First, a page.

$$\ast+{{{{{{\rm{O}}}}}}}_{2}+{{{{{{\rm{e}}}}}}}^{-}\to {}{\ast }{{{{{{{\rm{O}}}}}}}_{2}}^{-}$$
(6)
$${\ast }{{{{{{{\rm{O}}}}}}}_{2}}^{-}+{{{{{{\rm{H}}}}}}}^{+}\to \ast+^{\cdot} {{{{{\rm{OOH}}}}}}$$
(7)
$${{{{{\rm{HOO}}}}}}^{\cdot}+{}{\ast }{{{{{{{\rm{O}}}}}}}_{2}}^{-}\to {{{{{{{\rm{HO}}}}}}}_{4}}^{-}\to {{{{{{\rm{HOO}}}}}}}^{-}+{}^{1}{{{{{\rm{O}}}}}}_{2}$$
(8)

The Gibbs free energy calculations on the deduced reaction selectivity over the N–CuO and CuO were carried out to gain further insight between the active sites and O2 adsorption configuration from a thermodynamic viewpoint. It can be seen that the free energy for absorbed *O2 $$({\Delta {{{{{\rm{G}}}}}}}_{{\ast {{{{{\rm{O}}}}}}}_{2}})$$ is the key bifurcating point to determine whether the 1O2 generation (Fig. 5c, d). For the N–CuO, the reaction step from absorbed *O2 (Pauling-type adsorption) to 1O2 generation is downhill in the free energy, which is much more favorable thermodynamics for 1O2 generation (Fig. 5c). The pathway of the *OOH intermediates desorption on the N–CuO is theoretically feasible. In the next step of 1O2 production, the reaction involving ·OOH and *O2 (the reduction or disproportionate reaction, Eq. (8)) is thermodynamically favorable, suggesting that *OOH is the most major intermediate in electrocatalytic production of 1O249. Remarkably, the $${\Delta {{{{{\rm{G}}}}}}}_{{\ast {{{{{\rm{O}}}}}}}_{2}}$$ (Yeager-type adsorption) of the CuO leads to much uphill reaction for molecular oxygen activation. Compared to N–CuO, CuO prones to the dissociation of O–O band. And the dissociation process of *OOH is exoergic, leading to the formation of H2O, which is expected to be a favorable step (Fig. 5d).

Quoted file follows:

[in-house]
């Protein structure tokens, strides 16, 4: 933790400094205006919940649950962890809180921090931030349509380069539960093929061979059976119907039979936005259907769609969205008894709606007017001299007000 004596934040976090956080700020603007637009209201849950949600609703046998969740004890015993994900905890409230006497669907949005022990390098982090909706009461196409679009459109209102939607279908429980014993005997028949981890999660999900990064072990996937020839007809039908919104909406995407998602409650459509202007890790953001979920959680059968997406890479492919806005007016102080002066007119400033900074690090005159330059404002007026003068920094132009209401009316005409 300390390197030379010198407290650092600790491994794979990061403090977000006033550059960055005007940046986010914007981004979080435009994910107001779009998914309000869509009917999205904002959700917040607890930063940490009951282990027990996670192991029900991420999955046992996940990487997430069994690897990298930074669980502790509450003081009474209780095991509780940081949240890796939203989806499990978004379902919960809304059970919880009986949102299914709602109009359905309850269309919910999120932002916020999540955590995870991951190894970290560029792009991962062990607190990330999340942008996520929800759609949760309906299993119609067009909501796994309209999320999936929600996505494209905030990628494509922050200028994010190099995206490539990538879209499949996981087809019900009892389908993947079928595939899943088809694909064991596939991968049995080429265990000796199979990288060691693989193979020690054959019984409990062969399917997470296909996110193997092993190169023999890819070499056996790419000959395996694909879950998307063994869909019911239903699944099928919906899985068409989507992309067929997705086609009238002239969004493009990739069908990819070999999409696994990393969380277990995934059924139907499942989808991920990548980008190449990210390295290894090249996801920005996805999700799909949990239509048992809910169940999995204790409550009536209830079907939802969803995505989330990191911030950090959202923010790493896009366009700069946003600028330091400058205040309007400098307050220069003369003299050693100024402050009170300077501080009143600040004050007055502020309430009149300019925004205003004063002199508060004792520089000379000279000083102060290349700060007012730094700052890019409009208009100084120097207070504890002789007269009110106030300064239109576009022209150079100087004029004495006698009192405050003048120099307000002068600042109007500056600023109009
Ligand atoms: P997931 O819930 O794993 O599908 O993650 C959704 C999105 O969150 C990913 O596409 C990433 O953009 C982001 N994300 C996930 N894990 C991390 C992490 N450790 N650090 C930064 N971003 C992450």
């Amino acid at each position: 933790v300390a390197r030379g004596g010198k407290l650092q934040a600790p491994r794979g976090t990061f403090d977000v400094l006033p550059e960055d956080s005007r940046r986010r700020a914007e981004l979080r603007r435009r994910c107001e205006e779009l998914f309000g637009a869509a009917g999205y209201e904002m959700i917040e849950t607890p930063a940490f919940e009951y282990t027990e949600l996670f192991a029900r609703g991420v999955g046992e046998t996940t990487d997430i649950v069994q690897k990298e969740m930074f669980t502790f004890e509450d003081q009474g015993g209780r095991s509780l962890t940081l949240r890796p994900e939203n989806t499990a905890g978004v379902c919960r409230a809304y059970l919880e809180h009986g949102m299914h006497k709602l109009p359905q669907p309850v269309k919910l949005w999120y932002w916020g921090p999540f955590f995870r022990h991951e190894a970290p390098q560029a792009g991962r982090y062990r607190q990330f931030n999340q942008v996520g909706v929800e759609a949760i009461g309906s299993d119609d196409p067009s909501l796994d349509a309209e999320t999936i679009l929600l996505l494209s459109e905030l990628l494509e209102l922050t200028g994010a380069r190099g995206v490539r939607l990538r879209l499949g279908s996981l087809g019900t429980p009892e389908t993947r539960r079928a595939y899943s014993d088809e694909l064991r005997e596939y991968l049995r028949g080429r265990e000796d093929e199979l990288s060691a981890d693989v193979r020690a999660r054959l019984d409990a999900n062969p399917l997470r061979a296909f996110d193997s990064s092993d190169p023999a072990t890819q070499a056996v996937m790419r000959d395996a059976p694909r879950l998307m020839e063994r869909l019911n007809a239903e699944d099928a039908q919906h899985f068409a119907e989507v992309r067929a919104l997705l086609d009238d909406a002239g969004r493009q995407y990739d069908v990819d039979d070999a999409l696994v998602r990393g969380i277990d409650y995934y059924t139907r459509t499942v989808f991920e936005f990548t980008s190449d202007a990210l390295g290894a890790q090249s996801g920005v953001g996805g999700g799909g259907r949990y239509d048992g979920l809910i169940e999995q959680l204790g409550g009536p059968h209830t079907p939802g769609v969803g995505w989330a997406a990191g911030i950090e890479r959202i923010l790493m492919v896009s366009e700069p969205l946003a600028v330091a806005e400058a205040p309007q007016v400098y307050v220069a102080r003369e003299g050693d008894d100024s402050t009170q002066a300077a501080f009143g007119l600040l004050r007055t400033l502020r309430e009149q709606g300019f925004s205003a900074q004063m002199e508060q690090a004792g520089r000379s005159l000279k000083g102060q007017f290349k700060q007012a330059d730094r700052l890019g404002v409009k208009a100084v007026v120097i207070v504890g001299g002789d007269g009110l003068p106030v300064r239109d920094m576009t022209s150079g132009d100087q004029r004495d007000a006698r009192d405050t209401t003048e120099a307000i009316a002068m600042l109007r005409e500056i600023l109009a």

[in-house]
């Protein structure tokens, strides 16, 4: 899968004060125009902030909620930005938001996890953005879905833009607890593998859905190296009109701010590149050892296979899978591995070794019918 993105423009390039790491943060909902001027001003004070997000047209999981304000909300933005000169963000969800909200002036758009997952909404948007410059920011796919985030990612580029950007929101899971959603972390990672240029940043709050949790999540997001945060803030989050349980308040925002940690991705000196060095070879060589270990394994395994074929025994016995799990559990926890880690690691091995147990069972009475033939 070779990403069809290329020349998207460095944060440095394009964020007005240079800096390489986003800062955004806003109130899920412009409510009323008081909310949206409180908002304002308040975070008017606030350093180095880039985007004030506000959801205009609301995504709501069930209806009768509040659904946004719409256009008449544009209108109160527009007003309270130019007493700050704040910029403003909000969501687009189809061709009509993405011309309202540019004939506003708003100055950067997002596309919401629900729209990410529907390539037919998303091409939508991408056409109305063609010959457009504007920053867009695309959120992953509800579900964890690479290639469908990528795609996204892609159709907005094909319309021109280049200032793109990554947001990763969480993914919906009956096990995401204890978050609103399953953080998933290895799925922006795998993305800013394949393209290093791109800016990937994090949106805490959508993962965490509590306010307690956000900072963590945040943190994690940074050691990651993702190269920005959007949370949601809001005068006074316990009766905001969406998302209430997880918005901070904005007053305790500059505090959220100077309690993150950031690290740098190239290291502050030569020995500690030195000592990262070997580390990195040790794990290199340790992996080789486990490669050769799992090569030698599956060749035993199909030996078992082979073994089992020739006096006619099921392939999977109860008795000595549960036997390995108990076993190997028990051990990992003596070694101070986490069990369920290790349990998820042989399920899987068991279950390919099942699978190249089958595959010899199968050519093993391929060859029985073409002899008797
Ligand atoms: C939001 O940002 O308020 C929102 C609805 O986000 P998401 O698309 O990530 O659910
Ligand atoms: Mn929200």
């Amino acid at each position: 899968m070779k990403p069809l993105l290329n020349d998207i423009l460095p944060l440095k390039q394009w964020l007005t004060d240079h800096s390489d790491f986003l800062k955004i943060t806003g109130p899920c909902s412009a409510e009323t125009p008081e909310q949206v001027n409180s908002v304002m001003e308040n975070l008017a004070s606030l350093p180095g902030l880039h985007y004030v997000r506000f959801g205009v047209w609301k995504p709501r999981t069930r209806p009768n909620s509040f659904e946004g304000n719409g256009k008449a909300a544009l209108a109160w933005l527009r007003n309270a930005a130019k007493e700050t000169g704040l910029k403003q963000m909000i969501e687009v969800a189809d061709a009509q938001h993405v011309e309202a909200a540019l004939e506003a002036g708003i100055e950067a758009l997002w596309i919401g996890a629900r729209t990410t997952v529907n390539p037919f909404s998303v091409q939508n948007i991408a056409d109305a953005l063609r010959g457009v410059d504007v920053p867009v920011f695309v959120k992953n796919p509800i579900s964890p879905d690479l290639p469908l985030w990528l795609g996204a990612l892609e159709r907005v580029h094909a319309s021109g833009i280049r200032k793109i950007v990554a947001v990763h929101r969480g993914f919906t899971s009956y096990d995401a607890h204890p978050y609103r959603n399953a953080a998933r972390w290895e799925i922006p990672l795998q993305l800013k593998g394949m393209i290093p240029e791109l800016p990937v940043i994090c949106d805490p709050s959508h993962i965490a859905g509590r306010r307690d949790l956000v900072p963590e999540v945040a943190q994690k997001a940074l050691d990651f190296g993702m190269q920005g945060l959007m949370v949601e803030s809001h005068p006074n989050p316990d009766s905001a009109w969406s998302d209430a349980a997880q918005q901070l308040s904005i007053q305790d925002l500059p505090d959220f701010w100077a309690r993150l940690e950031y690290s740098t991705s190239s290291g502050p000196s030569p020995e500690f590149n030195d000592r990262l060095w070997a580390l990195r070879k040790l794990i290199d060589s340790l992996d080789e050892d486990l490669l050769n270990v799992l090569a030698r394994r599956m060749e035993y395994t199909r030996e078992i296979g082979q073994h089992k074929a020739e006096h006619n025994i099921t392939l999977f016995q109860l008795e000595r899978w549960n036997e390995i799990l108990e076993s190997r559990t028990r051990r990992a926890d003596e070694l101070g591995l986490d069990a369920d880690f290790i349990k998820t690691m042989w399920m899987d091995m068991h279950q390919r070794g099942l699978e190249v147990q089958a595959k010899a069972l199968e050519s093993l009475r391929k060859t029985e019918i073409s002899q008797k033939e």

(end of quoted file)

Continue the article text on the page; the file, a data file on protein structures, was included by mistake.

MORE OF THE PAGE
The Pauling-type adsorption of O2 would be more favorable for 1O2 production because of lower energy barriers (0.16 eV), in comparation with the Yeager-type adsorption mode of CuO (0.32 eV) (Fig. 5e, f). In brief, for the N–CuO, it is theoretically possible that N coordinated Cu atoms with charge deletion could act as active sites to more efficiently stabilize the rate-limiting *OOH intermediates than the CuO. This would help to change the electrocatalytic selectivity and activity of the N–CuO. In addition, though the *OOH desorption process is endothermic on the N–CuO surfaces, it can be thermodynamically feasible at higher potential, while the dissociation of *OOH is thermodynamically favorable for CuO21. N dopant alters the exoergic dissociation step to the desorption step by changing the adsorption configuration and hence allowed *OOH desorption to proceed spontaneously thus changing the reaction pathways to form 1O2 instead of H2O in the N–CuO. The stronger O–O bonds on the N–CuO surface lead to easier weakening as well as breakage of the Cu–O bonds in the *OOH desorption step, thus finally decreasing the desorption energy of the *OOH. All these advantages could enable the N–CuO to reach high product selectivity along with high activity for 1O2 generation.

## Discussion